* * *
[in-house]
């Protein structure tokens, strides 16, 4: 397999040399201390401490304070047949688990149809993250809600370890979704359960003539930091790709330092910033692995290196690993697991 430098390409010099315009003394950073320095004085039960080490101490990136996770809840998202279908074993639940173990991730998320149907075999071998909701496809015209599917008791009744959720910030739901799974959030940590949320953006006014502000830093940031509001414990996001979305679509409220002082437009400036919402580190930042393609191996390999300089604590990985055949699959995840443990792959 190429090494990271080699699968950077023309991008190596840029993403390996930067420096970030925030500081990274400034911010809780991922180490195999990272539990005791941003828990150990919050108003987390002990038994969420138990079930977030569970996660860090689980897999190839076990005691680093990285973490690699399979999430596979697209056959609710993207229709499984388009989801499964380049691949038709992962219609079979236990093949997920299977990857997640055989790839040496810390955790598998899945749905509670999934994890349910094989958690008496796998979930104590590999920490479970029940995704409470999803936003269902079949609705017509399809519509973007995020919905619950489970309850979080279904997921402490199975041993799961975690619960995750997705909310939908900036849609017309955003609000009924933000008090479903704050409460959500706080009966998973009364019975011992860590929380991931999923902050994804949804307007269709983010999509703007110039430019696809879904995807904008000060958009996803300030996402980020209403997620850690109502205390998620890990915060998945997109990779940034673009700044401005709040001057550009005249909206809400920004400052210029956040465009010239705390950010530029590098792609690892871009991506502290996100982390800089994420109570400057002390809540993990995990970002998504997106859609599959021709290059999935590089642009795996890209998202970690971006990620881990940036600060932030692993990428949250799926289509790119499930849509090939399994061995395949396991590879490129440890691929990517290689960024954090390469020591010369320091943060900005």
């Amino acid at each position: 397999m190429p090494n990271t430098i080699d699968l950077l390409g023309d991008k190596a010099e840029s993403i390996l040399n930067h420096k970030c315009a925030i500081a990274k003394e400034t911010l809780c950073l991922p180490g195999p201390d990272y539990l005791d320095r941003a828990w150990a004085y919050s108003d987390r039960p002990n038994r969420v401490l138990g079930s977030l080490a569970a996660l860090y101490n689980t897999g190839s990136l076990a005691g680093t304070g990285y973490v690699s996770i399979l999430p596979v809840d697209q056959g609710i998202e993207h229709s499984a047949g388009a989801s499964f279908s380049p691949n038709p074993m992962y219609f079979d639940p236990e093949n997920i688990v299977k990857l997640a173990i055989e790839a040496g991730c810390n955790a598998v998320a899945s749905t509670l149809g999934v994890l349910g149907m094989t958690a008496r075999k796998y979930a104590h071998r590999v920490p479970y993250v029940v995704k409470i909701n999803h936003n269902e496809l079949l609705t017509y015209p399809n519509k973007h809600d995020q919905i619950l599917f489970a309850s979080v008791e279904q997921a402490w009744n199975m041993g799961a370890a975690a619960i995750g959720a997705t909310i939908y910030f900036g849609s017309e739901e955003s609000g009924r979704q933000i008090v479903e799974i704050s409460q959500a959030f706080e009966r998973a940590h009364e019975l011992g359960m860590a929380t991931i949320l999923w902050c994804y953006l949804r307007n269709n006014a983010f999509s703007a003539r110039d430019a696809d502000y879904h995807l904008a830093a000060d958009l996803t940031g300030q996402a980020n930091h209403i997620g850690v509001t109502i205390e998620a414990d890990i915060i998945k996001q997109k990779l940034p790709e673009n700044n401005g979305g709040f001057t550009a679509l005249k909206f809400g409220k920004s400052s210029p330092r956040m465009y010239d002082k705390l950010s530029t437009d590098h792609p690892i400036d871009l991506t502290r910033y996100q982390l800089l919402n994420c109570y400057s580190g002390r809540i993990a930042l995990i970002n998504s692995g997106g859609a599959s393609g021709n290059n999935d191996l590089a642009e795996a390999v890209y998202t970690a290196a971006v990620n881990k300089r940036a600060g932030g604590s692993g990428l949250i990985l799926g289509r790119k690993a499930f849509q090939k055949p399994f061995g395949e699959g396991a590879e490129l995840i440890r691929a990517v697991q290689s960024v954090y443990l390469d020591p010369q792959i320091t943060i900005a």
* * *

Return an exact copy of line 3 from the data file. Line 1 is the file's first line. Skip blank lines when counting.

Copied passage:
């Amino acid at each position: 397999m190429p090494n990271t430098i080699d699968l950077l390409g023309d991008k190596a010099e840029s993403i390996l040399n930067h420096k970030c315009a925030i500081a990274k003394e400034t911010l809780c950073l991922p180490g195999p201390d990272y539990l005791d320095r941003a828990w150990a004085y919050s108003d987390r039960p002990n038994r969420v401490l138990g079930s977030l080490a569970a996660l860090y101490n689980t897999g190839s990136l076990a005691g680093t304070g990285y973490v690699s996770i399979l999430p596979v809840d697209q056959g609710i998202e993207h229709s499984a047949g388009a989801s499964f279908s380049p691949n038709p074993m992962y219609f079979d639940p236990e093949n997920i688990v299977k990857l997640a173990i055989e790839a040496g991730c810390n955790a598998v998320a899945s749905t509670l149809g999934v994890l349910g149907m094989t958690a008496r075999k796998y979930a104590h071998r590999v920490p479970y993250v029940v995704k409470i909701n999803h936003n269902e496809l079949l609705t017509y015209p399809n519509k973007h809600d995020q919905i619950l599917f489970a309850s979080v008791e279904q997921a402490w009744n199975m041993g799961a370890a975690a619960i995750g959720a997705t909310i939908y910030f900036g849609s017309e739901e955003s609000g009924r979704q933000i008090v479903e799974i704050s409460q959500a959030f706080e009966r998973a940590h009364e019975l011992g359960m860590a929380t991931i949320l999923w902050c994804y953006l949804r307007n269709n006014a983010f999509s703007a003539r110039d430019a696809d502000y879904h995807l904008a830093a000060d958009l996803t940031g300030q996402a980020n930091h209403i997620g850690v509001t109502i205390e998620a414990d890990i915060i998945k996001q997109k990779l940034p790709e673009n700044n401005g979305g709040f001057t550009a679509l005249k909206f809400g409220k920004s400052s210029p330092r956040m465009y010239d002082k705390l950010s530029t437009d590098h792609p690892i400036d871009l991506t502290r910033y996100q982390l800089l919402n994420c109570y400057s580190g002390r809540i993990a930042l995990i970002n998504s692995g997106g859609a599959s393609g021709n290059n999935d191996l590089a642009e795996a390999v890209y998202t970690a290196a971006v990620n881990k300089r940036a600060g932030g604590s692993g990428l949250i990985l799926g289509r790119k690993a499930f849509q090939k055949p399994f061995g395949e699959g396991a590879e490129l995840i440890r691929a990517v697991q290689s960024v954090y443990l390469d020591p010369q792959i320091t943060i900005a």